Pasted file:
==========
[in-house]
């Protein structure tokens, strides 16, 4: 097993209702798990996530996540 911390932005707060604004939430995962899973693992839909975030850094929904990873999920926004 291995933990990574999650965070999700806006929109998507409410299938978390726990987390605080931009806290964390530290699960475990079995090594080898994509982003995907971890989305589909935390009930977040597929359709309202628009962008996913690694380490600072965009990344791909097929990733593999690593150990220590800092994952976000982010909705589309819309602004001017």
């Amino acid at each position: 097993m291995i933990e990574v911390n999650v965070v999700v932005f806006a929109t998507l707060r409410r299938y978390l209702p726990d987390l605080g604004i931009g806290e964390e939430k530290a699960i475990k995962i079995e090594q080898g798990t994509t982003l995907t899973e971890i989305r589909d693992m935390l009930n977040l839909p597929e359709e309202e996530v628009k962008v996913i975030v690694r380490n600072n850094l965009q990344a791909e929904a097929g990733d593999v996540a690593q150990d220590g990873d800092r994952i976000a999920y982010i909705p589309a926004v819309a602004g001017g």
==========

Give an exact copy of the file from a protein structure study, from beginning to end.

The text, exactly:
[in-house]
């Protein structure tokens, strides 16, 4: 097993209702798990996530996540 911390932005707060604004939430995962899973693992839909975030850094929904990873999920926004 291995933990990574999650965070999700806006929109998507409410299938978390726990987390605080931009806290964390530290699960475990079995090594080898994509982003995907971890989305589909935390009930977040597929359709309202628009962008996913690694380490600072965009990344791909097929990733593999690593150990220590800092994952976000982010909705589309819309602004001017």
């Amino acid at each position: 097993m291995i933990e990574v911390n999650v965070v999700v932005f806006a929109t998507l707060r409410r299938y978390l209702p726990d987390l605080g604004i931009g806290e964390e939430k530290a699960i475990k995962i079995e090594q080898g798990t994509t982003l995907t899973e971890i989305r589909d693992m935390l009930n977040l839909p597929e359709e309202e996530v628009k962008v996913i975030v690694r380490n600072n850094l965009q990344a791909e929904a097929g990733d593999v996540a690593q150990d220590g990873d800092r994952i976000a999920y982010i909705p589309a926004v819309a602004g001017g």